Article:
Stocks reservoir walk
12km starting from the car park or 15km if you start from Dalehouse. (approx.)
Allow 3.5 – 4 hours
This is a gentle but scenically varied walk around Stocks reservoir. You can start straight from the house or from Stocks Reservoir car park. The car park is pay and display and is £3.00 for the day.
The walk follows a mixture of grass, stone tracks and paths through woodland and across fields. You will need to negotiate gates, kissing gates, steps, footbridges and a couple of stiles. Up to 30 species of wildfowl can be encountered and amongst often spectacular numbers of common species one might come across more uncommon species such as Red Throated Diver, Whooper Swan, Gadwall, Ring-Necked and Long-Tailed Ducks. From October to March, the most numerous water birds are Mallard, Teal, Wigeon, Pochard, Tufted Duck and Canada Geese.
You may come across grazing sheep and cattle. Refreshments are available at the cafe in the Fishing Lodge from March to October although it’s worth checking they are open or else we can make you a delicious packed lunch or afternoon tea to take with you.
approx. 2 – 2.5 hours
This is a lovely low-level walk that is especially nice in April and May (because of the bluebells and other wild flowers) when it is well worth an extra detour into Oxenberg and Wharf woods.
Austwick is a charming village in Ribblesdale. Situated just five miles north-west of Settle, it is typical of the area with cottages built from stone taken from local quarries and has several delightful public spaces a small local shop a pub and a hotel.
Around a quarter of Austwick’s area is uncut moorland, making it a popular base for walkers and bird watchers. Many birds, including the Spotted Flycatcher, occupy these moors and the trees surrounding the village.
The land around the village has been lived on for more than four millennia and evidence of large settlements from the Bronze and Iron Ages has been found in recent decades. Even many of the buildings that stand today are of historical interest, with some dating back to the 16th century.
The woodland area of Oxenberg and Wharfe woods would also have been an important source of firewood and timber for locals in times gone by.
Today it is designated as a Site Of Special Scientific Interest (SSSI) and in spring is a glorious tapestry of bluebells and other woodland flowers. The woodland is part of an Open Access agreement and access paths have been laid out through the wood.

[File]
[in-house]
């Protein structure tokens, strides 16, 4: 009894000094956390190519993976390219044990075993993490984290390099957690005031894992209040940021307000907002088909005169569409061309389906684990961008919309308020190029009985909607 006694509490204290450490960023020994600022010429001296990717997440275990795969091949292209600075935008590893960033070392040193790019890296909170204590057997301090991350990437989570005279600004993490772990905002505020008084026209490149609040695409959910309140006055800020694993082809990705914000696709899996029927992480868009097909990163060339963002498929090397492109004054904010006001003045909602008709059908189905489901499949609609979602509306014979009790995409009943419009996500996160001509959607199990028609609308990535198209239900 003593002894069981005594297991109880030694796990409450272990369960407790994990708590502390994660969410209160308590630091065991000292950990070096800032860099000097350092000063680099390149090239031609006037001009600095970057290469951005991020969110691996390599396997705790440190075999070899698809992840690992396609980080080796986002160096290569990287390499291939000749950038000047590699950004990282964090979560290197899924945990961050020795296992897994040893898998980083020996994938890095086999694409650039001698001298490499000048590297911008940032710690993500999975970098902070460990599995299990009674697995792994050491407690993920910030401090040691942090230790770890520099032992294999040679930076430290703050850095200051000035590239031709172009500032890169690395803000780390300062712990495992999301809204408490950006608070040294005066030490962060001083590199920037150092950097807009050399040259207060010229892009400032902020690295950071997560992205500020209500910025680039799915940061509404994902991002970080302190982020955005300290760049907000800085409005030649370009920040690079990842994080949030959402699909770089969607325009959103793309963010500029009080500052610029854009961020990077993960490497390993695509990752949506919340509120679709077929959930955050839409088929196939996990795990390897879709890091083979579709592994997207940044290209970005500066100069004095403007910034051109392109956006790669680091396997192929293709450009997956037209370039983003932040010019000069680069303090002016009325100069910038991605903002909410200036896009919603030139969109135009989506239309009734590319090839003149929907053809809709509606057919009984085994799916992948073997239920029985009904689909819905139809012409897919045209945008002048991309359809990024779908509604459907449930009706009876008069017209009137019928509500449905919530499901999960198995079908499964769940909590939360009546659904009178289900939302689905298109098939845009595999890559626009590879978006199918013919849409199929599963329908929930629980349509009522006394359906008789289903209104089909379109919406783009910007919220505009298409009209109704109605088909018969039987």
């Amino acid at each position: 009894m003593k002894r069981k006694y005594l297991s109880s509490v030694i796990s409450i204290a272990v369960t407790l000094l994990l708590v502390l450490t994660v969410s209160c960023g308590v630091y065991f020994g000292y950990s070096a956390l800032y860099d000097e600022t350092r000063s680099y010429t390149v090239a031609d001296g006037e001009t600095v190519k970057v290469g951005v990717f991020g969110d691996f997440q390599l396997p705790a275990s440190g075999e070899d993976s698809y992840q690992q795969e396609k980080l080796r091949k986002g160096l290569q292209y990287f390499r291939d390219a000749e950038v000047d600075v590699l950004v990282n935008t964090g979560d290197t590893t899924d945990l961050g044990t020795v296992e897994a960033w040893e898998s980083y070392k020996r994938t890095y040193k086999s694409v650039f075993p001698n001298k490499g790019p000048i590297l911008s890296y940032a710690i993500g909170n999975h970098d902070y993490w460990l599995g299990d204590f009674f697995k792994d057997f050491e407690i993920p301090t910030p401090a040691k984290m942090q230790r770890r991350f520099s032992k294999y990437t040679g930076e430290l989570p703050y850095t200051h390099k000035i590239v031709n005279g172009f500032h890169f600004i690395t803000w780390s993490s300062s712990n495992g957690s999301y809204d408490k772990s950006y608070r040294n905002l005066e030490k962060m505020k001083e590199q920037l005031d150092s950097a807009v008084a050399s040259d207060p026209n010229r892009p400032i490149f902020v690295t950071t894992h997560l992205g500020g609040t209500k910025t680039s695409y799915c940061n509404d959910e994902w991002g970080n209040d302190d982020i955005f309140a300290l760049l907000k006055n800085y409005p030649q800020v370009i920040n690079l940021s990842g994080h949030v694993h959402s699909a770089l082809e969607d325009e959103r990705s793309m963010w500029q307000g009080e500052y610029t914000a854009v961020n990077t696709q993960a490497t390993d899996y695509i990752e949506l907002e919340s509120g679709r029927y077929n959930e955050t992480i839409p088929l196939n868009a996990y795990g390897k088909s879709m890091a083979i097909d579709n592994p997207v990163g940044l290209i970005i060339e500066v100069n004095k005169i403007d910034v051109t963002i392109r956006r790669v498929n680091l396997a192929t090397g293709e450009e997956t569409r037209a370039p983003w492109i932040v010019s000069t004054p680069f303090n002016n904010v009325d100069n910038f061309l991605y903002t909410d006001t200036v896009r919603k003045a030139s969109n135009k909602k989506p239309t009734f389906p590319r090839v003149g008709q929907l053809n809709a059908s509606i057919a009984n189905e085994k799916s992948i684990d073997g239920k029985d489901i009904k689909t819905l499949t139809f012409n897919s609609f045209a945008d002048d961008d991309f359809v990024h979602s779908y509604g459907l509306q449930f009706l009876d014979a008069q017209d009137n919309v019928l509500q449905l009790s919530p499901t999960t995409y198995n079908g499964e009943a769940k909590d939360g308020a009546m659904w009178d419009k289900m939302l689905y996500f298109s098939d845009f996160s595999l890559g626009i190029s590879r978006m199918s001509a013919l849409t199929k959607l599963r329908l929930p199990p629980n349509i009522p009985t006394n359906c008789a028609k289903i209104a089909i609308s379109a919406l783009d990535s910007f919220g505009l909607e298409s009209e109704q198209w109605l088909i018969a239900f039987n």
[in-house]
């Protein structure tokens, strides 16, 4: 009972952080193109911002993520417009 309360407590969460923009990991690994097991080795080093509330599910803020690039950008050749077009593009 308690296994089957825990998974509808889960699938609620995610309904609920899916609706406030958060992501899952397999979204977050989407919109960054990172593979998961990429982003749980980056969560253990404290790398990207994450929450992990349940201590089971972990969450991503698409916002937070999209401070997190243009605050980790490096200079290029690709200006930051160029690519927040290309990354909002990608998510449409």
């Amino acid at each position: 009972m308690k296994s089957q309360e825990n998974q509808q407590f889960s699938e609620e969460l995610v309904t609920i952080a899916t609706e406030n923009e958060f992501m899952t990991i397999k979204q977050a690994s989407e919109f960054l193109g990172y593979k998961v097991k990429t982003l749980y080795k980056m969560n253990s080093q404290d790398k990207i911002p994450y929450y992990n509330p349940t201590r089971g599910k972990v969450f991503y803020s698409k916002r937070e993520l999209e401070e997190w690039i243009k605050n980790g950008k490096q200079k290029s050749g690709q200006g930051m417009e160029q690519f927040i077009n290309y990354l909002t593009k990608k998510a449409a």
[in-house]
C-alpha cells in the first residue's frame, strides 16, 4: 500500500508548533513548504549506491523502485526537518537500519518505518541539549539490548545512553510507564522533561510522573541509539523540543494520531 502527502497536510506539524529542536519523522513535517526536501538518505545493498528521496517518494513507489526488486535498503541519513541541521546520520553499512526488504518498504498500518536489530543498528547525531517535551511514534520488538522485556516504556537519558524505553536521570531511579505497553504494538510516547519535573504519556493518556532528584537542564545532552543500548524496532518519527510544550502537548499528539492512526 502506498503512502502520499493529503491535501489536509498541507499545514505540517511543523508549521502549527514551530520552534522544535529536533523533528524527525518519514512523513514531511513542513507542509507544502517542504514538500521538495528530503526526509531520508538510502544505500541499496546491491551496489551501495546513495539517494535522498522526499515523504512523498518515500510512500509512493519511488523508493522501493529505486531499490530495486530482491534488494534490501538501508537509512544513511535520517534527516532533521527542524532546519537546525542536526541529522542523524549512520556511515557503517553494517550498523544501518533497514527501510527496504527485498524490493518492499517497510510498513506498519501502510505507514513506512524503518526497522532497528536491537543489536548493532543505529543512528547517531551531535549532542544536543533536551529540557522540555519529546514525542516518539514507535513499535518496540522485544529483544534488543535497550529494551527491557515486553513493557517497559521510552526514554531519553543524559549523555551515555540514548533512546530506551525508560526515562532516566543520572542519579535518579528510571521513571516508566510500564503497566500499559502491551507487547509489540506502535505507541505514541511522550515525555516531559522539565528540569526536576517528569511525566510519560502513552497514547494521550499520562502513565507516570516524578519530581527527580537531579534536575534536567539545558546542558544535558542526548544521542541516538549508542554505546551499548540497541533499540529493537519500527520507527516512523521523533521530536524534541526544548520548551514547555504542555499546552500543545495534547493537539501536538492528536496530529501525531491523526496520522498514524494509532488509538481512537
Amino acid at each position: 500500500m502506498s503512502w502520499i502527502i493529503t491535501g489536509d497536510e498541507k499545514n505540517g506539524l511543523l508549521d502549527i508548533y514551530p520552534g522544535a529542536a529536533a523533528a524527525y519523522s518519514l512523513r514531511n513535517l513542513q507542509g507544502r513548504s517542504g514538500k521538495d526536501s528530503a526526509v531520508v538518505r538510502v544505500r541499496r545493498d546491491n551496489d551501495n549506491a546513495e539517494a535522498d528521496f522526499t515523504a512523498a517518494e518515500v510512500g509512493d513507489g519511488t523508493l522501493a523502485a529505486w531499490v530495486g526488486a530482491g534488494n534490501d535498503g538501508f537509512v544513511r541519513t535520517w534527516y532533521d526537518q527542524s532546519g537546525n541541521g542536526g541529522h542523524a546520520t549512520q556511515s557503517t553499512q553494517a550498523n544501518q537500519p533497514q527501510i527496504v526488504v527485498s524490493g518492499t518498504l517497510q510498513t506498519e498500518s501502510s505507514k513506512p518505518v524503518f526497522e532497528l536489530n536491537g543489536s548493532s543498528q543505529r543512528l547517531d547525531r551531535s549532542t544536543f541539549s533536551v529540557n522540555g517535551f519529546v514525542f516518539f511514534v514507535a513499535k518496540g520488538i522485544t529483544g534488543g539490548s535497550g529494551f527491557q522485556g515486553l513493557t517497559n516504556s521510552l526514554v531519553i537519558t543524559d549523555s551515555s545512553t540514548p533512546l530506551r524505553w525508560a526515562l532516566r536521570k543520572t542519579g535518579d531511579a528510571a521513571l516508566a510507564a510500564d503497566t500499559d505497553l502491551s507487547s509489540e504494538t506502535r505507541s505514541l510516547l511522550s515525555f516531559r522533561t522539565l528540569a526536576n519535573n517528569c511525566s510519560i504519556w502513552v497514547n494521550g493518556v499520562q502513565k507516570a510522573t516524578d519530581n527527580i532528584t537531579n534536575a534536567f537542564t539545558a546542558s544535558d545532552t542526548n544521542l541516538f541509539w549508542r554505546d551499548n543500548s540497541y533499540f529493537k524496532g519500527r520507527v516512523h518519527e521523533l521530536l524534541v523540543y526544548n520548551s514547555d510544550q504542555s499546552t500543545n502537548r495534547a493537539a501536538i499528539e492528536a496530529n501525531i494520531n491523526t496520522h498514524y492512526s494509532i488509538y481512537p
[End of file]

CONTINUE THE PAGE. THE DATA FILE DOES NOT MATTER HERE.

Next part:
A worthwhile stop for refreshment is Elaine’s café in Feizor or we can make you a packed picnic lunch or afternoon tea to take with you but please let me know in advance.
Ingleborough summit loop
(Starting from Clapham) 17km, 640m ascent.
Approx. 5-6 hours
Ingleborough (723 m or 2,372 ft) is the2nd highest mountain in the Yorkshire Dales. It is one of the Yorkshire 3 peaks. This walk starts from the picturesque village of Clapham where there is a national car park and a couple of cafes as well as a village shop and a bric c brac/antique shop. This is a big day walk and the weather should be taken into consideration before setting off. Make sure you have the right clothing and sufficient food and drink.
You will pass the entrance of Ingleborough cave and pass through the imposing limestone gorge of Trow Gill, then reaching Gaping Gill which is an unmistakable landmark on the southern slope of Ingleborough – a 98m deep pothole with Fell Beck flowing into it. The cavern is one of the largest known underground chambers in Britain and holds the record for the highest unbroken waterfall in the country. You will then climb to the summit of the mountain before picking up the Dales highway and the Pennine bridleway through stunning lime stone pavement scenery and dales views as you make your way back to Clapham.
The reading room café in Clapham is my favourite and has a tiny attached pub inside. Closed on Wednesdays.
We can make you a packed picnic lunch or afternoon tea to take with you but please let me know in advance.